I consider it a privilege and a necessary mandate to write a review on Hon. Kojo Yankah’s book, From James Town to James Town; Letters to an African Child.
The book comes at a very providential time in history. This year marks four hundred years since the enslaved Africans first arrived in the United State of America.
Consequently, and rightly so, the history of the slave trade is receiving a renewed interest and robust conversation. On the lips of both Africans and Euro-Americans is the vow not to allow the de-humanization of Africans and human beings in general to recur.
In April this year, the University of Cambridge commissioned a team of researchers to find out about the possible complicity of the university in the de-humanization/enslavement of Africans. Indeed, while the world appears remorseful and shifting from blame culture to penitential culture about the evils of slavery, we are painfully aware that Africa continues to be a pawn in the hands of Euro-Americans and Arabs.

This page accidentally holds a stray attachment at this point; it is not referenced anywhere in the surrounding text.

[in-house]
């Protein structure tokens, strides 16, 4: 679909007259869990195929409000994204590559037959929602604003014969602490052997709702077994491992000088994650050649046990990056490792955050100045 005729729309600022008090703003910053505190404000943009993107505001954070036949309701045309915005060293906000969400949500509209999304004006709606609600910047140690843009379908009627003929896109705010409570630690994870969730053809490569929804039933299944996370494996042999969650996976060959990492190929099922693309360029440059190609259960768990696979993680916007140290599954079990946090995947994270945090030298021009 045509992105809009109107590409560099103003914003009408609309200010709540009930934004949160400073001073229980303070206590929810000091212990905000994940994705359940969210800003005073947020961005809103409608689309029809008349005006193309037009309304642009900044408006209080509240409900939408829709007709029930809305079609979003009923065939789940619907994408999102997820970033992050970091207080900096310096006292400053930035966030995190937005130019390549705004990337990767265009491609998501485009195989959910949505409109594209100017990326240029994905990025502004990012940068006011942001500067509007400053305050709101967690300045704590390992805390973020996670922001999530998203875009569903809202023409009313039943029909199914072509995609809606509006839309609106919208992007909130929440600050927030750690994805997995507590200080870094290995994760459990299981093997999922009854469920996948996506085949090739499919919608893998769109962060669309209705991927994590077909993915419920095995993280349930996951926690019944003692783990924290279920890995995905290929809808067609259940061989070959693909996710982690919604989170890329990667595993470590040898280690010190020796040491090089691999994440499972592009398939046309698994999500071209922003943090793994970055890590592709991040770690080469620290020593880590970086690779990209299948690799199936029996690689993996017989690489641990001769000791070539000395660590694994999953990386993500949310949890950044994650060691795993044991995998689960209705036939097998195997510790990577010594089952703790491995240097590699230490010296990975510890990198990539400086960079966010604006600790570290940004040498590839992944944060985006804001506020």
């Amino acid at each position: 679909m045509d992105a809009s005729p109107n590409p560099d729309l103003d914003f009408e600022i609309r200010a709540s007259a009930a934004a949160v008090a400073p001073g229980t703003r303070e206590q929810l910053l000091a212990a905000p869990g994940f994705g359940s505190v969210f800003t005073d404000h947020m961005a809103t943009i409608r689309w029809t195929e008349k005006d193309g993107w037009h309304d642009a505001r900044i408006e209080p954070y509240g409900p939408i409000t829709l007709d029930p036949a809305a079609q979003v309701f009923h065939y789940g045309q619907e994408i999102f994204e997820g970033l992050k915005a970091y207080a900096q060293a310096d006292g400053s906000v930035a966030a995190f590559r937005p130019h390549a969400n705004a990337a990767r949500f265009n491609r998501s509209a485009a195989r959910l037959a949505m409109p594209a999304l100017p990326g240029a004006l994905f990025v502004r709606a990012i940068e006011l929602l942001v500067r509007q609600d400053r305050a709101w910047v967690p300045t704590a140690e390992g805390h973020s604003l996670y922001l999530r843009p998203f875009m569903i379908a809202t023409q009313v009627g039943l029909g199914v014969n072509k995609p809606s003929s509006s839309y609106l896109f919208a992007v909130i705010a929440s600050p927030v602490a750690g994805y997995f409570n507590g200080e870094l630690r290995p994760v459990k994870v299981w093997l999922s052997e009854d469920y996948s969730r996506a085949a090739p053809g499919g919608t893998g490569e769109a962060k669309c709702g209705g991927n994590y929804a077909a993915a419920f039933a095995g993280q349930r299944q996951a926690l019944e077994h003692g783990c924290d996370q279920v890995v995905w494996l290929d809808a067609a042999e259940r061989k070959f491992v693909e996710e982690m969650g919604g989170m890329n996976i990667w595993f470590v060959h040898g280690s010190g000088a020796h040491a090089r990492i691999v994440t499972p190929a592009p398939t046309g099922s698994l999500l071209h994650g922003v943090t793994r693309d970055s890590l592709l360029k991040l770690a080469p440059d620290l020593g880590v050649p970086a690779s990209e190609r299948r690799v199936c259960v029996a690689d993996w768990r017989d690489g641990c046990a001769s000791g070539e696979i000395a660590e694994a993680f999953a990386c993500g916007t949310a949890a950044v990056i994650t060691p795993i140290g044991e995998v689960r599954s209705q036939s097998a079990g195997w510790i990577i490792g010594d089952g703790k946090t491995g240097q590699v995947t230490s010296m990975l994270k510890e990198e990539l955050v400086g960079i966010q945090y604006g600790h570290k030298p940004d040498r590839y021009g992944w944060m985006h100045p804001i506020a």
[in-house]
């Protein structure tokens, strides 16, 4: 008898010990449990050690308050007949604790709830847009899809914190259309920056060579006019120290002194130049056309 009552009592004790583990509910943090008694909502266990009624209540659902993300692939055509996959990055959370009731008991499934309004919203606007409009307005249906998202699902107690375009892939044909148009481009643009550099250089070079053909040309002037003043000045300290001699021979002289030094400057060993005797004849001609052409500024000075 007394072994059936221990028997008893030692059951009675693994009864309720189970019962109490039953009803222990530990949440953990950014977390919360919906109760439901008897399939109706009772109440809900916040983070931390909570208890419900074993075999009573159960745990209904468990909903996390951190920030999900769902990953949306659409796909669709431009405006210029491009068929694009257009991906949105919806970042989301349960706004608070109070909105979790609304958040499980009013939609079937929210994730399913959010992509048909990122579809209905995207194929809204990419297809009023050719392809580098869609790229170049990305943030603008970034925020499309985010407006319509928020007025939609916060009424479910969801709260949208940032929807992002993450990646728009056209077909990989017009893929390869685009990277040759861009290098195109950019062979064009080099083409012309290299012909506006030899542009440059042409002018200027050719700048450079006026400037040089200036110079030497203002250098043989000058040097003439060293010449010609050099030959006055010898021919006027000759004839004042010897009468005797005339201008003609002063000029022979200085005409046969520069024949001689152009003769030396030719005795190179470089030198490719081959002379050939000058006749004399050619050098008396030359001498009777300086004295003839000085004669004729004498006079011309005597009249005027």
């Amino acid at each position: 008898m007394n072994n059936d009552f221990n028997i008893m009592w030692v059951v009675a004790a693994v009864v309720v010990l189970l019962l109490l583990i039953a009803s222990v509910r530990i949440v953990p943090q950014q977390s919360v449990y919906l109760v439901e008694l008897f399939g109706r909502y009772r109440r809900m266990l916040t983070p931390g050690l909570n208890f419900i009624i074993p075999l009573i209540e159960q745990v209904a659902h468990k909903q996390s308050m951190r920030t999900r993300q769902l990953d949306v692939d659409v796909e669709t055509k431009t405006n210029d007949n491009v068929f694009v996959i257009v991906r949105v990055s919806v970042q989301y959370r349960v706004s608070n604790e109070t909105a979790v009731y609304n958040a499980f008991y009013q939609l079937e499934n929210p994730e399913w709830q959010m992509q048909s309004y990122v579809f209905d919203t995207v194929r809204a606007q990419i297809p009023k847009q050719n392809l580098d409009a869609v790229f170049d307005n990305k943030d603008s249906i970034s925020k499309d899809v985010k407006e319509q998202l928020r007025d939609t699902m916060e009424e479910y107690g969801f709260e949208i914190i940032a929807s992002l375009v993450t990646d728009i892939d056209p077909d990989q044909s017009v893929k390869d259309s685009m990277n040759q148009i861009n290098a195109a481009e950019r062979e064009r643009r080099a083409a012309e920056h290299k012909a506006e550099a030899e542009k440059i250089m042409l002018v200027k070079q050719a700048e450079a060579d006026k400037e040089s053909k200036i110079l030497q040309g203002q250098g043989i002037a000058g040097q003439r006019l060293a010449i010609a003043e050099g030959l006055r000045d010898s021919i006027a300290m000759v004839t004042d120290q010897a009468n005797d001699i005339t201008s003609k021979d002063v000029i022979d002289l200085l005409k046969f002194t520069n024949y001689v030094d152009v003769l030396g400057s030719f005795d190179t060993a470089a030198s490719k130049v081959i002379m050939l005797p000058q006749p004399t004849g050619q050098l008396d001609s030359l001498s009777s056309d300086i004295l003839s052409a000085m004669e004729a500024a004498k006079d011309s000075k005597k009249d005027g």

The existential reality that post-colonial Africa has not recovered from the legacy of slavery, characterized by abject poverty, high levels of illiteracy, economic and political morass, and pillaging of the continent’s resources is an emblematic of a continent that continues to be emaciated, pillaged, and exploited. Throughout the ages, the question has been asked: “Have Africans contributed anything at all to civilization?” This question is fundamentally problematic because it feeds the narrative that Africans were inferior – a narrative that, together with the misinterpretation of the Christian Bible, justified slavery.
As Dr. Yankah accurately narrates in the book, this question emerges out of the crass ignorance of western scholars. The question also bespeaks the deliberate attempt in Western epistemology to obscure the centrality of Africa as the natal home of civilization. Certainly, the fact that the British biologist, James Watson, could as late as 2007 say that Africans are mentally inferior is enough to tell Africans that they still have more work to do to reconstruct their own narrative. This must follow the historiography of the Ewe people of West Africa that, ‘Until the lions tell their own story, the tale about the hunt will glorify the hunter.’